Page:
Limited partnerships (LP), limited liability companies (LLC), and corporations are all different ways to structure a business. LPs are popular because they allow for pass-through taxation. This means that the profits are only taxed as part of the partners’ income. The structure also allows for limited liability for limited partners.

Since limited partners have limited liability, they are only responsible for the amount of money they contribute to the LP. However, they must relinquish control over the LP to the general partners in order to qualify for the limited liability. Wisconsin businesses that want to be an LP have to be registered as such with the Wisconsin Department of Financial Institutions.

What are Some Requirements for Forming an LP in Wisconsin?

Wisconsin requires that the LP’s name include the designators “L.P.”, “LP”, or “limited partnership.” An LP must have: at least one general partner and one limited partner; a registered agent who lives or is authorized to do business in Wisconsin; and an office where the LP houses a number of important documents, such as a list of the limited partners and their addresses.

Domestic LPs, which are LPs that originate in Wisconsin, are required to have several additional documents at their office compared with foreign LPs, which are LPs formed outside of the state.

What Paperwork Do I Need to Form an LP in the State of Wisconsin?

In order to register as an LP in Wisconsin, a company needs to file paperwork with the Wisconsin Department of Financial Institutions. Domestic LPs will be required to file a Certificate of Domestic Limited Partnership.

The form will ask you to list the name of the LP, the address of the office where the LP will maintain its records, and the date the LP will end. You are also required to state the names and addresses of the registered agent and all of the general members. Lastly, each general partner will be required to sign the form.

Foreign LPs are required to file a Foreign Limited Partnership Application. This form needs the LP’s name, any other name that the LP intends to use to do business, where and when the LP was created, and the name and address of the registered agent. You will also be required to provide the address of either the principal office or the office where the LP’s records are maintained. All of the general partners are required to both sign and provide their name and address on the form.

The paperwork and requirements for establishing an LP in the state of Wisconsin can sometimes be complex. It is highly recommended that you work with a business lawyer who can help ensure that all the documents and required items are properly completed and submitted in a timely way.

What Benefits Does Wisconsin Give to LPs?

Wisconsin offers a number of different of tax exemptions and credits that could prove helpful to starting an LP in the state. At least 25% of all new companies in the state of Wisconsin qualify for early investment tax credits. Also, capital gains for money that is invested in qualified businesses are not subject to the capital gains tax once the investment has been held without interruption for 5 years.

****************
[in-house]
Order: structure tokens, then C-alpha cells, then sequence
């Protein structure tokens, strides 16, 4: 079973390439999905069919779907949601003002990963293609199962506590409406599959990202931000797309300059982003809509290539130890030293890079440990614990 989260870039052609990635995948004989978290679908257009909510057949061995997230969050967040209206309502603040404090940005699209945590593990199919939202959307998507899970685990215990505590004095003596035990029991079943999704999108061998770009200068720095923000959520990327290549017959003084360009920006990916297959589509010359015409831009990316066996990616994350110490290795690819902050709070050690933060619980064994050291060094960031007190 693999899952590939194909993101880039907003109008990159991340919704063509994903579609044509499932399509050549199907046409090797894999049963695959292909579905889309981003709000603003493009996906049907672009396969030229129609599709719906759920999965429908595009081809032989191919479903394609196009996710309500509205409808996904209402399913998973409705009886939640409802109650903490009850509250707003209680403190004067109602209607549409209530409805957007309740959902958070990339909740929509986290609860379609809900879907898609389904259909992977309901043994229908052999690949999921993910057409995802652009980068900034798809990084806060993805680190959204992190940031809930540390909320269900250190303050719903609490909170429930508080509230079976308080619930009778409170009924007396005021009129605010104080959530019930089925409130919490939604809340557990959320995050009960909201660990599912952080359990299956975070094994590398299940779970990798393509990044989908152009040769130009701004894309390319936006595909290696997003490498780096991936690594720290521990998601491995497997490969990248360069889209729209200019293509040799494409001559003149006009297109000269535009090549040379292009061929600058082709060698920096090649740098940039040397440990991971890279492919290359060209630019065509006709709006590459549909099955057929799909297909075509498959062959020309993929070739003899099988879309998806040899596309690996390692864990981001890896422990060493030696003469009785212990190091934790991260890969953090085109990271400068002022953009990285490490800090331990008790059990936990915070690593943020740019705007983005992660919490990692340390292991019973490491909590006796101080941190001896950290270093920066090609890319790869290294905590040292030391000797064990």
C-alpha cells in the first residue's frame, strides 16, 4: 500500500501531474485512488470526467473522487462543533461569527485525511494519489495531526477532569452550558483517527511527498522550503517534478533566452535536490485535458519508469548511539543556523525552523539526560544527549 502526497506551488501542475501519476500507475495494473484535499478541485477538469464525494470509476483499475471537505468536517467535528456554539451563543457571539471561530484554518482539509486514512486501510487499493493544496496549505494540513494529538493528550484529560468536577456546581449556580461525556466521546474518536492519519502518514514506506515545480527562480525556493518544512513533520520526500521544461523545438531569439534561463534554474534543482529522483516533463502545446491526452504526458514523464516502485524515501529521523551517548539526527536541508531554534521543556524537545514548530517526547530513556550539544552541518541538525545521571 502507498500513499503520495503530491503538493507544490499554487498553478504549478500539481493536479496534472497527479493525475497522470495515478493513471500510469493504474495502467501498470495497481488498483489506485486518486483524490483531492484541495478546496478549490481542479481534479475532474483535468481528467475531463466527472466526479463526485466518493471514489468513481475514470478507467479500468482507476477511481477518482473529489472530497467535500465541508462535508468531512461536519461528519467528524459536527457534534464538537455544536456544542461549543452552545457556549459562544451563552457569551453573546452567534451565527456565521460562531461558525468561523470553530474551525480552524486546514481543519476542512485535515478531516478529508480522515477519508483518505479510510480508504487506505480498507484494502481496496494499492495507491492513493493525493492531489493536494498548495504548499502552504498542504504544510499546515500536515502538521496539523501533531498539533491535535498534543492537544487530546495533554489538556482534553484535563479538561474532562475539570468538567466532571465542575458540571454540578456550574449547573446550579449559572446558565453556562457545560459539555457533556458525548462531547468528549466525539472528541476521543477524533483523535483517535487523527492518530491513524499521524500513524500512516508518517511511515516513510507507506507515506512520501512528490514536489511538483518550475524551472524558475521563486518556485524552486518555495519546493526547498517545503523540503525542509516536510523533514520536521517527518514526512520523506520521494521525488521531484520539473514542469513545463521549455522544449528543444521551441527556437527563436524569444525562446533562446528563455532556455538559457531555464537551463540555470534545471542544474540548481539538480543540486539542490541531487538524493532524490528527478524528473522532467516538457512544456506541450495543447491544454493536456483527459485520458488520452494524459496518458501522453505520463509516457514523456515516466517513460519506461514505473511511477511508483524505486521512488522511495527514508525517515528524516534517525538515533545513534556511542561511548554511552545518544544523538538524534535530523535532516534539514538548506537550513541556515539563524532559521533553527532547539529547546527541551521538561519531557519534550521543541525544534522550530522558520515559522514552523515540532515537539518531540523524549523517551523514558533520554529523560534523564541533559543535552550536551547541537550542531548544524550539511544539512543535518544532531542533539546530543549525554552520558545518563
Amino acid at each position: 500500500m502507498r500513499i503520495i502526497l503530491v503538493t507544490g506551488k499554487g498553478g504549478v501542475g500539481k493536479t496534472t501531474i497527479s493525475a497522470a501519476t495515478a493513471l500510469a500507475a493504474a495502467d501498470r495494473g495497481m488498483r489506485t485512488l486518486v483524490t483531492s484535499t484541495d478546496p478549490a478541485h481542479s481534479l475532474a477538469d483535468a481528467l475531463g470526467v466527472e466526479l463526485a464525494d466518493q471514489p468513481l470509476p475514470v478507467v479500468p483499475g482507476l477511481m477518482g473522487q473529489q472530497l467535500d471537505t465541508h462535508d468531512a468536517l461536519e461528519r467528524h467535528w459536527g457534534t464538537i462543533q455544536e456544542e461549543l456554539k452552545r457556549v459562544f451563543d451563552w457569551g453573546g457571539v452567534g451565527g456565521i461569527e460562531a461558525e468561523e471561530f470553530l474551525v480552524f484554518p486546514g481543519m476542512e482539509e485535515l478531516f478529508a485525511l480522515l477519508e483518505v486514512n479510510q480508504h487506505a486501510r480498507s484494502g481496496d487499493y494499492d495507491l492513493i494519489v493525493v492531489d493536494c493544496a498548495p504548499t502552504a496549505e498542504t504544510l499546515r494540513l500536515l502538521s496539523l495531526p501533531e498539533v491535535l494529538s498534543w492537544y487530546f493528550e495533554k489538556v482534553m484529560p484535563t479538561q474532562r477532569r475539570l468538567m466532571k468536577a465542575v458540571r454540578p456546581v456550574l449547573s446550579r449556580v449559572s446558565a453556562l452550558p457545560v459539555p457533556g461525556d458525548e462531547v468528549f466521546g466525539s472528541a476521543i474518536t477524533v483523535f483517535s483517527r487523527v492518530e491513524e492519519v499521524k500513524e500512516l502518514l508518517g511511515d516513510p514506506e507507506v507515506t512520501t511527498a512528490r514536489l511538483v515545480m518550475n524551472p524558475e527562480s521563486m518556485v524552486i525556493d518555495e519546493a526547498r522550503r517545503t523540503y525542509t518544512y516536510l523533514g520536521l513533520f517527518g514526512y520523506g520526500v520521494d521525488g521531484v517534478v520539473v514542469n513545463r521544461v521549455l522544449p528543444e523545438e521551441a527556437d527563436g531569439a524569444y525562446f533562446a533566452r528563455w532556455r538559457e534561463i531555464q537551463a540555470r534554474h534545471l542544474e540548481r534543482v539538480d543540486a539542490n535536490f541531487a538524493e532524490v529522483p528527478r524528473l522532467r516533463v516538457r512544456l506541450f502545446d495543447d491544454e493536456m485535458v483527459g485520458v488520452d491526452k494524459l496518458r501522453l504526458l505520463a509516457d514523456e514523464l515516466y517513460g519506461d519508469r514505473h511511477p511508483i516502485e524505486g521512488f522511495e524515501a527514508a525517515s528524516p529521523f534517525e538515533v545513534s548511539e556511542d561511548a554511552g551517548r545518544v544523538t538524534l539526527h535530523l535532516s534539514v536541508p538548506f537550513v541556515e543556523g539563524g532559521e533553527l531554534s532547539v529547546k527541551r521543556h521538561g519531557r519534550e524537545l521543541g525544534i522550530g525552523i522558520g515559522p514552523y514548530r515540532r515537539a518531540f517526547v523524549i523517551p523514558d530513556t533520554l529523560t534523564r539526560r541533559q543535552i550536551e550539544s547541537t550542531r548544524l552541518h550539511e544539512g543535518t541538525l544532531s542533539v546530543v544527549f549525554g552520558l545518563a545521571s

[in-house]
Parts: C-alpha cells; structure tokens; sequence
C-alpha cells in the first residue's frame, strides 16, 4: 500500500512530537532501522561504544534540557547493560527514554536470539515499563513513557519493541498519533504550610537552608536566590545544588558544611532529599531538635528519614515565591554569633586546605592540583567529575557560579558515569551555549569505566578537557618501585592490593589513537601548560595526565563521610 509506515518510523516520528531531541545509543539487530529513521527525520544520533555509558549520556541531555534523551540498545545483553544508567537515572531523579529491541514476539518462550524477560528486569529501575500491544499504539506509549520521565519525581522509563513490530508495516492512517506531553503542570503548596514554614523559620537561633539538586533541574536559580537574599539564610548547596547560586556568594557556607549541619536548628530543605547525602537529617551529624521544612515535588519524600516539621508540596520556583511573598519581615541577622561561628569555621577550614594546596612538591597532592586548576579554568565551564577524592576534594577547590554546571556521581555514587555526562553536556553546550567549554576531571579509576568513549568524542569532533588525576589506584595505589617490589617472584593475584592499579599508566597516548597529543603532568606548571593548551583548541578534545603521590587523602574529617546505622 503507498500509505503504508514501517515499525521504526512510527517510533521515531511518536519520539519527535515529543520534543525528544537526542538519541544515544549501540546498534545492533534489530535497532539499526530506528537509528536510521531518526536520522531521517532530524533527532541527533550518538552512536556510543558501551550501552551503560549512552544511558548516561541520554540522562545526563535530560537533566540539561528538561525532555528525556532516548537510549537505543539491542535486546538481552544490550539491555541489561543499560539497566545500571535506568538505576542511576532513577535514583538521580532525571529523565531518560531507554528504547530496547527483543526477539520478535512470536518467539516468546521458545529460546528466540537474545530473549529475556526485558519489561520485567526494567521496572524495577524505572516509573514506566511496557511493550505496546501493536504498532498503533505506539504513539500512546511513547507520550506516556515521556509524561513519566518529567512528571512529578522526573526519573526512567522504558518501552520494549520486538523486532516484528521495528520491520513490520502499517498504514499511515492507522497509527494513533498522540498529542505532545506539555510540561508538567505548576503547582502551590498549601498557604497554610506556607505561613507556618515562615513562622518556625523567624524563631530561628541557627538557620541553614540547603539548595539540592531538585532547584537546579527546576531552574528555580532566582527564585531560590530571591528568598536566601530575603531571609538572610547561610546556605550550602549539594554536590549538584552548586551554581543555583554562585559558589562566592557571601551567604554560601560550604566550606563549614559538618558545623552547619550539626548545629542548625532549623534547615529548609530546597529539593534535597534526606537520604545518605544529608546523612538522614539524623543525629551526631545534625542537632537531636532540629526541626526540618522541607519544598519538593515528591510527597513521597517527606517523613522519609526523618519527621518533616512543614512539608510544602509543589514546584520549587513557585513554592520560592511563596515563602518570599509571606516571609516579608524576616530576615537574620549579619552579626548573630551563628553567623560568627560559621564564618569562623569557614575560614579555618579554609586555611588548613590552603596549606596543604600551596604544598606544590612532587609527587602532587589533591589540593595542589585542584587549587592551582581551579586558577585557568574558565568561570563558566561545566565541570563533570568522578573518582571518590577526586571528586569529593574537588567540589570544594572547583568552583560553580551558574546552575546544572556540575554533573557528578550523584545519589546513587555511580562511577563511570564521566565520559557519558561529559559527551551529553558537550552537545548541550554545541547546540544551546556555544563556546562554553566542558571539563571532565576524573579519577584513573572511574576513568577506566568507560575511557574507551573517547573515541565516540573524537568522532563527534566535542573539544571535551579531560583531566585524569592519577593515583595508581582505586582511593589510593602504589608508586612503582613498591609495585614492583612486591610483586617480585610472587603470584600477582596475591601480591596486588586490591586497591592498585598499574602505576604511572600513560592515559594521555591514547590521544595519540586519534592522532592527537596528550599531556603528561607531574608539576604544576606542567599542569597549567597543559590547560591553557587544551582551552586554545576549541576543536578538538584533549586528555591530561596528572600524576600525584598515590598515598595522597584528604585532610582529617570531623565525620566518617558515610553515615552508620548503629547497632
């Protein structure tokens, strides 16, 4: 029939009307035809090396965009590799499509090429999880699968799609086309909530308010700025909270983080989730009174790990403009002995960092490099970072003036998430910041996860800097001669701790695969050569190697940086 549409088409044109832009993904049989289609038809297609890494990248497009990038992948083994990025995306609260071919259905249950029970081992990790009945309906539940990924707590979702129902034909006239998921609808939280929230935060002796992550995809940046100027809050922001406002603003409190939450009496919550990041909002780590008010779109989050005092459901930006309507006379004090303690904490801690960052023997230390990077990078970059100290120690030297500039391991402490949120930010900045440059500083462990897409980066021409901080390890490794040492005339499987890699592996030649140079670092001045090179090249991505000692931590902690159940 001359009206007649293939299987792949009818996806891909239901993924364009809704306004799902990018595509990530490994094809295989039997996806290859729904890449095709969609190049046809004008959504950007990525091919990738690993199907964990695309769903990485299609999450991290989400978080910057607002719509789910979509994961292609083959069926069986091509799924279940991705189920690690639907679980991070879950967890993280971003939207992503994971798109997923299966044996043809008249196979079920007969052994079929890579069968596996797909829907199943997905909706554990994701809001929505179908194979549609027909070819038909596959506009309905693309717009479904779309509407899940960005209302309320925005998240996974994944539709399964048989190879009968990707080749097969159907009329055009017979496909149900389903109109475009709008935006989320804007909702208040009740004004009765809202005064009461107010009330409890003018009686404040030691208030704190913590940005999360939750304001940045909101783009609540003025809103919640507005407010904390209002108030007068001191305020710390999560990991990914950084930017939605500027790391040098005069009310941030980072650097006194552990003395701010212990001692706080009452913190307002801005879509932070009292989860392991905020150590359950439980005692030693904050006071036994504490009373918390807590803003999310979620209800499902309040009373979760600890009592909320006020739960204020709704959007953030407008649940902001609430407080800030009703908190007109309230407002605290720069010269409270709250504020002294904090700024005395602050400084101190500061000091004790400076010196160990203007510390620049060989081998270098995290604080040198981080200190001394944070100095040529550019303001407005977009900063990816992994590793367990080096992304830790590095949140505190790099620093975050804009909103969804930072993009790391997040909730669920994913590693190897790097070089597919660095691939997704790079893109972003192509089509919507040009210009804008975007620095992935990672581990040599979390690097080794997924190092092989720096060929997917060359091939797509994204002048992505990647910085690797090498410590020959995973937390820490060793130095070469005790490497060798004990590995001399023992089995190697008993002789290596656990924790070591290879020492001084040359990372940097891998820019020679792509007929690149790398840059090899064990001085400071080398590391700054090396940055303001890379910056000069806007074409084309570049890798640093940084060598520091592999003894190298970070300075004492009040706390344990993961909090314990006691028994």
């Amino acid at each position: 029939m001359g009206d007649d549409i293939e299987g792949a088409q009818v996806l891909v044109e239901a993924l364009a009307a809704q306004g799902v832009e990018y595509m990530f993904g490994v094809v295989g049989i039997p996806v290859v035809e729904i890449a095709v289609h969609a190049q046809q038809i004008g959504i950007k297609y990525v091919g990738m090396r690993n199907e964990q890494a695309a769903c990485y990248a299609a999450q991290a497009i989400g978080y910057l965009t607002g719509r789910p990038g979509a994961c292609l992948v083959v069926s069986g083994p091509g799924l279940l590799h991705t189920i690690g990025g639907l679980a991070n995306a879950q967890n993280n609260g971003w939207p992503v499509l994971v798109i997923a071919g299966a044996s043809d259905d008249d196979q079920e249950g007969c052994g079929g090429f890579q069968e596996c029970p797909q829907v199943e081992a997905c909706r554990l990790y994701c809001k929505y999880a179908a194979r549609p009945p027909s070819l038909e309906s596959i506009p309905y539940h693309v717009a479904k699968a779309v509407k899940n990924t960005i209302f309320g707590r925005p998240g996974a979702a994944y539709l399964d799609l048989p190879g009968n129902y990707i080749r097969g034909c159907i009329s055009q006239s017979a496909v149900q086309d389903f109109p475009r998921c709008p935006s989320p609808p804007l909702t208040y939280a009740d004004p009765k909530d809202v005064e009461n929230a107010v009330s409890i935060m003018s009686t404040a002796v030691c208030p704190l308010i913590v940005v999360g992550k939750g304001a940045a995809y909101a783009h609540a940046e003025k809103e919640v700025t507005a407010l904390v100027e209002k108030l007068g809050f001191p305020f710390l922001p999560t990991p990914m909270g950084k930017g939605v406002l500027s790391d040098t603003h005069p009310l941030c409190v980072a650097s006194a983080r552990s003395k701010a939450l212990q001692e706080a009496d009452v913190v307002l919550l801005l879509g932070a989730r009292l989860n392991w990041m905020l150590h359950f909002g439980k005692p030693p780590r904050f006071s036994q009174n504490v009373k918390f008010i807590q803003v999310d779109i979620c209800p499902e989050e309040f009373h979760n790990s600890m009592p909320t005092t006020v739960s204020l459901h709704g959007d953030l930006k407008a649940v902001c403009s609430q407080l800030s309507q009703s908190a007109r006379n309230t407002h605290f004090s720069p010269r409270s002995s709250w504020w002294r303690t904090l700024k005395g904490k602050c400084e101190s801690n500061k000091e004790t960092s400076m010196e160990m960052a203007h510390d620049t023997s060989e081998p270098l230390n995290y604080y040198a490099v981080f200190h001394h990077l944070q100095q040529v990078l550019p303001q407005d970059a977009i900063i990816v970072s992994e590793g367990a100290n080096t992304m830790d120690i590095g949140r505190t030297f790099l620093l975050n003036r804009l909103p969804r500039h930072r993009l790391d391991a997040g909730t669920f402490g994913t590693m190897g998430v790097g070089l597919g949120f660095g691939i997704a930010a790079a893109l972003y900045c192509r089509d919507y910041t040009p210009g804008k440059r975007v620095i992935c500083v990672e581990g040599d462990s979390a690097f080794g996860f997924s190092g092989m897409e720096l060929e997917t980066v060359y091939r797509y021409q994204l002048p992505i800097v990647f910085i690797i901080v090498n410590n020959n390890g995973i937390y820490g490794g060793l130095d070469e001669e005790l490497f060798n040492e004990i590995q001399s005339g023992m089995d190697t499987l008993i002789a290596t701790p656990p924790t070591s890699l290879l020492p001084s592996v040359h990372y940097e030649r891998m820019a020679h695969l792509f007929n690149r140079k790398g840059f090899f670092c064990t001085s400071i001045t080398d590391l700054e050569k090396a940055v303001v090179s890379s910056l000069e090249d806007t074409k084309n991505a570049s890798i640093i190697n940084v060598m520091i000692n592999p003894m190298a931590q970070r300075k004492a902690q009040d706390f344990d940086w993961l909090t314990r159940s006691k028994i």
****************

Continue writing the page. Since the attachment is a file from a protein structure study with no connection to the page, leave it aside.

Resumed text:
Another difference between limited partnerships and more traditional business partnership structures is in the way that they are terminated. In other types of partnership arrangements, the business may be subject to dissolution if a general partner withdraws, retires, or if they become deceased. In comparison, a limited partnership will usually not dissolve if a limited partner withdraws or retires. This can allow for more flexibility and adaptation for the organization in the long run.

What Disadvantages Should Wisconsin LPs Consider?

Wisconsin is associated with one of the higher individual income tax rates in the country, as it can go all the way up to 7.65%. Since LP partners are required to pay income tax on the profits that they receive from the LP, it may be more expensive to have an LP in Wisconsin than in another state due to the high income tax.

Also, LPs with at least one nonresident partner must withhold and pay the nonresident partner’s income tax for the partner, unless the LP’s profits are less than $25,000 or the nonresident partner is otherwise exempt.

Besides these considerations, LPs can still have other disadvantages. For instance, although the business will not terminate if a limited partner ends their role with the company, these types of situations can still cause some legal issues or disputes.

Other issues can involve specific terms in the partnership agreement or contract. Thus, it may be necessary to have any contracts or agreements reviewed in order to understand each party’s rights with regards to their role in the partnership.

Do I Need a Lawyer for Help Forming a Limited Partnership in Wisconsin?

When creating an LP, you will want to ensure you are filling out all of the paperwork properly. The best way to do this is to hire a Wisconsin business lawyer. Your attorney can provide you with legal advice for any questions you may have, and can also represent you in court if a lawsuit arises.